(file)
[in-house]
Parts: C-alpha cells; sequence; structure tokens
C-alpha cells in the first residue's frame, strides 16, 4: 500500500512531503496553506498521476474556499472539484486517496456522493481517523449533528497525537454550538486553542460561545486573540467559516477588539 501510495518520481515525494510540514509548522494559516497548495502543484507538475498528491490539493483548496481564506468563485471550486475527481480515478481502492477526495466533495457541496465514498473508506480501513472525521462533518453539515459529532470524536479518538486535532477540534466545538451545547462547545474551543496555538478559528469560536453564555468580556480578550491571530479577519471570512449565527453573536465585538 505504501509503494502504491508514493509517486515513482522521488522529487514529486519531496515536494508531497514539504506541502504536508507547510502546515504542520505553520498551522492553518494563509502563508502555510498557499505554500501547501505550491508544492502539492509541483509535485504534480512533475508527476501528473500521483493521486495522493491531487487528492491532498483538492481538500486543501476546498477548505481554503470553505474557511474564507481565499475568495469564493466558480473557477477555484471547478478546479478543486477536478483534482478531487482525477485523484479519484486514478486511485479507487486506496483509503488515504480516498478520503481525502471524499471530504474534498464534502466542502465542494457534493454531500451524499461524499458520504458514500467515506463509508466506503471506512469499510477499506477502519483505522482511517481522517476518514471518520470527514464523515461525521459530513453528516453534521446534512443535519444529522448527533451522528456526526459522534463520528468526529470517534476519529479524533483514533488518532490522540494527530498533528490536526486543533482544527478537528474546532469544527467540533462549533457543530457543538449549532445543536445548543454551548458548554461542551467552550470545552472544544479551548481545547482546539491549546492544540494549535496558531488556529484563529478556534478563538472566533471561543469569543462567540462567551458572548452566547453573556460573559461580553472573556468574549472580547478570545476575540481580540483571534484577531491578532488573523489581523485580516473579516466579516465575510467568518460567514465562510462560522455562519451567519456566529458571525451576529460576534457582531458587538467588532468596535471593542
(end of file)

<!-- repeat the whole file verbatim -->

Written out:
[in-house]
Parts: C-alpha cells; sequence; structure tokens
C-alpha cells in the first residue's frame, strides 16, 4: 500500500512531503496553506498521476474556499472539484486517496456522493481517523449533528497525537454550538486553542460561545486573540467559516477588539 501510495518520481515525494510540514509548522494559516497548495502543484507538475498528491490539493483548496481564506468563485471550486475527481480515478481502492477526495466533495457541496465514498473508506480501513472525521462533518453539515459529532470524536479518538486535532477540534466545538451545547462547545474551543496555538478559528469560536453564555468580556480578550491571530479577519471570512449565527453573536465585538 505504501509503494502504491508514493509517486515513482522521488522529487514529486519531496515536494508531497514539504506541502504536508507547510502546515504542520505553520498551522492553518494563509502563508502555510498557499505554500501547501505550491508544492502539492509541483509535485504534480512533475508527476501528473500521483493521486495522493491531487487528492491532498483538492481538500486543501476546498477548505481554503470553505474557511474564507481565499475568495469564493466558480473557477477555484471547478478546479478543486477536478483534482478531487482525477485523484479519484486514478486511485479507487486506496483509503488515504480516498478520503481525502471524499471530504474534498464534502466542502465542494457534493454531500451524499461524499458520504458514500467515506463509508466506503471506512469499510477499506477502519483505522482511517481522517476518514471518520470527514464523515461525521459530513453528516453534521446534512443535519444529522448527533451522528456526526459522534463520528468526529470517534476519529479524533483514533488518532490522540494527530498533528490536526486543533482544527478537528474546532469544527467540533462549533457543530457543538449549532445543536445548543454551548458548554461542551467552550470545552472544544479551548481545547482546539491549546492544540494549535496558531488556529484563529478556534478563538472566533471561543469569543462567540462567551458572548452566547453573556460573559461580553472573556468574549472580547478570545476575540481580540483571534484577531491578532488573523489581523485580516473579516466579516465575510467568518460567514465562510462560522455562519451567519456566529458571525451576529460576534457582531458587538467588532468596535471593542